Managing Xen Patches with Git
This document assumes that you are familiar with the following documents
- Xen Project Repositories
- Submitting Xen Project Patches - the document explains conventions related to cover letters, *-by tags, etc. as well as the tooling involved in sending patches and patch series
It lays out basic examples and best practice of how to use Git to manage Xen patches as part of the submission process.
Similar documents exist for
- StGit, a Python application providing similar functionality to Quilt (i.e. pushing/popping patches to/from a stack) on top of Git. You can find instructions at Managing Xen Patches with StGit.
Generating an initial Patch or Patch Series
Begin by cloning the git repo from XenProject.org:
$ git clone git://xenbits.xenproject.org/xen.git xen.git
At this point you should have
xenbits set up as the remote repostiory called "origin":
$ git branch -a * master remotes/origin/HEAD -> origin/master remotes/origin/master remotes/origin/stable-4.0 remotes/origin/stable-4.1 remotes/origin/stable-4.2 remotes/origin/staging remotes/origin/staging-4.0 remotes/origin/staging-4.1 remotes/origin/staging-4.2
This process automatically creates a local branch called
master that will track the XenProject.org branch called
The branch called
staging is the bleeding-edge of commits; this is tested regularly with the
xen.org build and regression testing system, and when it pases, is pushed to the
master branch. It is suggested to develop patches based on the
Create a branch for your changes
When you want to introduce a change, start by making a new branch based on the most recent change in the
$ git checkout -b out/trondle-calls master Switched to a new branch 'out/trondle-calls'
Develop and Test your change
Then edit the source files you want to change. You can see which files have changed by using
Commit your change to your branch
When you're done editing, use
git add to specify which file changes you want included in the changeset, and then use
git commit to make a commit. You will be prompted to make a changset description. The conventions related to what should be in commit messages are described in Submitting Xen Project Patches. The example below is merely intended to explain the necessary git commands: when you submit patches you will likely need more detail than shown in this document.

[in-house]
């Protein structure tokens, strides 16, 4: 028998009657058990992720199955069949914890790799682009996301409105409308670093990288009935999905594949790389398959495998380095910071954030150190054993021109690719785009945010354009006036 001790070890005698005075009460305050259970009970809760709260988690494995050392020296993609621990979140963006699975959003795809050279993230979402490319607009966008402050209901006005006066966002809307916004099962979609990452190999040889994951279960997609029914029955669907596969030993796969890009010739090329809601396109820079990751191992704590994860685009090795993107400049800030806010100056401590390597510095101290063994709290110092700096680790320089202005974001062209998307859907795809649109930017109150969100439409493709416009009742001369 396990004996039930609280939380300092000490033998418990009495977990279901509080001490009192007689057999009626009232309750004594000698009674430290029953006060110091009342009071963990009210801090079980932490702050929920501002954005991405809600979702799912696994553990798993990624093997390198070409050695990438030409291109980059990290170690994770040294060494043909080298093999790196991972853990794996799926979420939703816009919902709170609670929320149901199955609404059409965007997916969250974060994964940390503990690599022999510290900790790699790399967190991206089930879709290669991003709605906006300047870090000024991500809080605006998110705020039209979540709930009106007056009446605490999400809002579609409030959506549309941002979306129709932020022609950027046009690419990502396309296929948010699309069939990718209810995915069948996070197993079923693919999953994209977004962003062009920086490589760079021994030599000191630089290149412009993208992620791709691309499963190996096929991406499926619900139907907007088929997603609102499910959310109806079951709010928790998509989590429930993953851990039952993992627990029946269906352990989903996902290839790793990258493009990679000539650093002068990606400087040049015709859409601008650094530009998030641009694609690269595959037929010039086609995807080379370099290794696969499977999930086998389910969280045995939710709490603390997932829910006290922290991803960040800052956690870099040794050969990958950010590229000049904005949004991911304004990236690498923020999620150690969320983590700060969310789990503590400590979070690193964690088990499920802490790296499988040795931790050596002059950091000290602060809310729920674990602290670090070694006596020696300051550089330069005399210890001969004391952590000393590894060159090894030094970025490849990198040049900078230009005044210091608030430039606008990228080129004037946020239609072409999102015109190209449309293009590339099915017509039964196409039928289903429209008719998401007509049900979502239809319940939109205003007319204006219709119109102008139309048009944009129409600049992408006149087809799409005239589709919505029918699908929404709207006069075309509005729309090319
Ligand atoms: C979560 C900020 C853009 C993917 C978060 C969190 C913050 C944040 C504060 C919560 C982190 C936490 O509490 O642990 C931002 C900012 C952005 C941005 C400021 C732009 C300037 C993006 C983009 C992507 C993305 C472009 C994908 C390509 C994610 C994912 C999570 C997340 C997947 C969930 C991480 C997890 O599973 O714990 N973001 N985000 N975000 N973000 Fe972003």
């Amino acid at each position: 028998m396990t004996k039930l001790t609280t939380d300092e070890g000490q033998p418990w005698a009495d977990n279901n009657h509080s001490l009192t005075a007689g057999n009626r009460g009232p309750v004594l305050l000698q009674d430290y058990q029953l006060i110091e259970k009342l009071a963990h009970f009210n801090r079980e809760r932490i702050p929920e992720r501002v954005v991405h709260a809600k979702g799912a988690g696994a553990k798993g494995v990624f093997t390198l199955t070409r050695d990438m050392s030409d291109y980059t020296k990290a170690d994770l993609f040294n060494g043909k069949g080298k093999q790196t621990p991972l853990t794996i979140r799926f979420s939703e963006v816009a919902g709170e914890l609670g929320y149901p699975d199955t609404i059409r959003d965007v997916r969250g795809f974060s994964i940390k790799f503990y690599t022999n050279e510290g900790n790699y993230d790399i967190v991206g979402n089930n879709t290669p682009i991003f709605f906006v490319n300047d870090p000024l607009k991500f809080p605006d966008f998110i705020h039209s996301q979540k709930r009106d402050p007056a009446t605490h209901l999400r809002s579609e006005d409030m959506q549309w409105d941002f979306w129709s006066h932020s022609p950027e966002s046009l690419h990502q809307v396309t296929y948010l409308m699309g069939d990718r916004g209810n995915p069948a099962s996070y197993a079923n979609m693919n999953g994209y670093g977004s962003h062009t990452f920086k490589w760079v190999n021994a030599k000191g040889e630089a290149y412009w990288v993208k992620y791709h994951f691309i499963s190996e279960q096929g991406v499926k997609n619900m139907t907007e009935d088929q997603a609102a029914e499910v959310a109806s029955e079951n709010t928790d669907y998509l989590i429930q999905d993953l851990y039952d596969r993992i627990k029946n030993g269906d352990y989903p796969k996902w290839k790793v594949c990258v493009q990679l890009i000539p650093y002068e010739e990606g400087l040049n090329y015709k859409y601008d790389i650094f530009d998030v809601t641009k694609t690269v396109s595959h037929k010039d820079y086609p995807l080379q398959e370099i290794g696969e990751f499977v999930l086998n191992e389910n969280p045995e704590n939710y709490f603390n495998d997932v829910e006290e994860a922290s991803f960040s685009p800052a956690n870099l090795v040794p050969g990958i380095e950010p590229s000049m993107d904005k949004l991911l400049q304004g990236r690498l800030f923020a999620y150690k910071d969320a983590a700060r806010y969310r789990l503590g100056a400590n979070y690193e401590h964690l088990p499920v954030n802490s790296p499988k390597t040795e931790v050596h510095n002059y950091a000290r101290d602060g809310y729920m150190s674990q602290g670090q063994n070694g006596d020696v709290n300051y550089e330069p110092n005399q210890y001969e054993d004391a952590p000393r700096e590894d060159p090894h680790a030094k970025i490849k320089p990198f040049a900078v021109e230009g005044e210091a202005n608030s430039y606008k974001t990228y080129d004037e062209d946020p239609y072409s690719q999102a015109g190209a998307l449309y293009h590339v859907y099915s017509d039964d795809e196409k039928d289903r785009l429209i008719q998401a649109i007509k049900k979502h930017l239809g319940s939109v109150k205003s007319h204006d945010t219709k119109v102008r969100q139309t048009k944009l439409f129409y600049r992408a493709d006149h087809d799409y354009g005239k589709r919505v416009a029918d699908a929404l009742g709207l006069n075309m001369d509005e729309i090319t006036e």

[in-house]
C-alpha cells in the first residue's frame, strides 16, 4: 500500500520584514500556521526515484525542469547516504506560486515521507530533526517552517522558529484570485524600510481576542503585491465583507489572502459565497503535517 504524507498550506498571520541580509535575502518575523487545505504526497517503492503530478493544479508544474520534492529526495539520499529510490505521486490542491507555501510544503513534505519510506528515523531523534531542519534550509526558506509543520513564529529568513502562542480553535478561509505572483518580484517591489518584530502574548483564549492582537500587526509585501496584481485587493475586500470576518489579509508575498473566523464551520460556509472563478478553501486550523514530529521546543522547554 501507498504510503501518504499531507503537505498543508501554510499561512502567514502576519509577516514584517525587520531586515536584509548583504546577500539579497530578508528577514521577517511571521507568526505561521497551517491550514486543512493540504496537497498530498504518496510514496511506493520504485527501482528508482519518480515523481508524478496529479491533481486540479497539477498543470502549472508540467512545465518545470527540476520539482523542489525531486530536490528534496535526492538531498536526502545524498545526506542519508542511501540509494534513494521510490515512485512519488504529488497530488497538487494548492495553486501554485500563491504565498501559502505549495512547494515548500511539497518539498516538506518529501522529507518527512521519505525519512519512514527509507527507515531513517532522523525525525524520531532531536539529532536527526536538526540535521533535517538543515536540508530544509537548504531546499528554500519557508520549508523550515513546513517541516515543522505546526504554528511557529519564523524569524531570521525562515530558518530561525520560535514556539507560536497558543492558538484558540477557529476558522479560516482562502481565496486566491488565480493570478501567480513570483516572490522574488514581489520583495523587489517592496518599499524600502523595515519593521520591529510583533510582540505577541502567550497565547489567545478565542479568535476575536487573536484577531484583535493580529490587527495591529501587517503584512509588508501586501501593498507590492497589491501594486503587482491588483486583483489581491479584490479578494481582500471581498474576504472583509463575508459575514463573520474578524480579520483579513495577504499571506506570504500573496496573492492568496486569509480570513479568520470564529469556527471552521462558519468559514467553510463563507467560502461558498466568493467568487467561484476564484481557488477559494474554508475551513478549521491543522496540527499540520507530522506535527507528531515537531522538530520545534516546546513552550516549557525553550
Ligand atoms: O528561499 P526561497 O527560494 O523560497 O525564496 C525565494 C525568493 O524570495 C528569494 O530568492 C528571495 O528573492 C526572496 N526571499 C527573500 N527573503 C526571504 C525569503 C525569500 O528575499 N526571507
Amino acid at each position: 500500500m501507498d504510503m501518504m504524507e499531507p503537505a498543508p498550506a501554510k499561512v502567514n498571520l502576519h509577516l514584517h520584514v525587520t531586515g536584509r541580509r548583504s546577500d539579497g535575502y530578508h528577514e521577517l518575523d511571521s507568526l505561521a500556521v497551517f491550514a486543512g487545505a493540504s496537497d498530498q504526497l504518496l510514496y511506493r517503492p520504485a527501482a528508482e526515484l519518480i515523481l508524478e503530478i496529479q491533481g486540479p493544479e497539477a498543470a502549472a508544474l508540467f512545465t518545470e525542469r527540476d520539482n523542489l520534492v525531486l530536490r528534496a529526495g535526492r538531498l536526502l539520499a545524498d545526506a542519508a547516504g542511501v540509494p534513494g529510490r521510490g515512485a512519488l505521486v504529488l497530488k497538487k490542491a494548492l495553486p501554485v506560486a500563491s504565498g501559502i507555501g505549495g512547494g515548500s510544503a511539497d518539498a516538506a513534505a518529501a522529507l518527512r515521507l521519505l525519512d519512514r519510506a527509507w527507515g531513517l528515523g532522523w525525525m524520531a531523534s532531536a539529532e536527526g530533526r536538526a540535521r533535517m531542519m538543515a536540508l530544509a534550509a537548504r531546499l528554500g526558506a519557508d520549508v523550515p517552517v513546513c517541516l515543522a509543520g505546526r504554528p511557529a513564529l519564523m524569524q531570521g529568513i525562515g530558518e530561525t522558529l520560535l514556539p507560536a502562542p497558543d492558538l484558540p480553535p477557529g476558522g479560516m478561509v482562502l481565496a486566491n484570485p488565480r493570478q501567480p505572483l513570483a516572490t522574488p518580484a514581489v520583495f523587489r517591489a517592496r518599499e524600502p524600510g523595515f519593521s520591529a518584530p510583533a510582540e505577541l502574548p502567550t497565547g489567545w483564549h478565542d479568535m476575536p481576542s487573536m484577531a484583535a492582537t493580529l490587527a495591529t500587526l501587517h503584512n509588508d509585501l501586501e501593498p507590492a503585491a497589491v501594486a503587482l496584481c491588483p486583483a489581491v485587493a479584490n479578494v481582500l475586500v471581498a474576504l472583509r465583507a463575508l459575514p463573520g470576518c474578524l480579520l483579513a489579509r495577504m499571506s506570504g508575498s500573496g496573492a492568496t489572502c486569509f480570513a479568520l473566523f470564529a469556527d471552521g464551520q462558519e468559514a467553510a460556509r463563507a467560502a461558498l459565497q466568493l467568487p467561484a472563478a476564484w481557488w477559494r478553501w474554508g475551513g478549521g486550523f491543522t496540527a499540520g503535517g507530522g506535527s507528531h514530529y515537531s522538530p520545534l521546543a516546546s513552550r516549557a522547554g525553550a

$ git status # On branch out/trondle-calls # Changes not staged for commit: # (use "git add <file>..." to update what will be committed) # (use "git checkout -- <file>..." to discard changes in working directory) # # modified: foobar/zot.c # modified: foobar/zot.h # no changes added to commit (use "git add" and/or "git commit -a") $ git add foobar/zot.c foobar/zot.h $ git commit
Alternatively, you can commit all changes using "git commit -a":
$ git commit -a
foobar: Add a new trondle calls Add a some new trondle calls to the foobar interface to support the new zot feature. Signed-off-by: Joe Smith <email@example.com>
Patches vs. Patch Series
Every single commit you make on your branch becomes a patch when you submit it. If your change consists of multiple commits, you will be committing a patch series. Information related to Xen Project conventions around patches and patch series can be found here.
Changes based on staging
If you want to make a local branch based on
staging rather than
master (for example, to fix a changeset which has caused the XenProject.org nightly testing to fail), you can do the following:
$ git checkout -b staging remotes/origin/staging Branch staging set up to track remote branch staging from origin. Switched to a new branch 'staging'
Then in the commands above, you would use "staging" instead of "master" as the base branch. ...
Sending a patch to xen-devel@
You can find instructions on how to send patches in our Patch Submission Guide.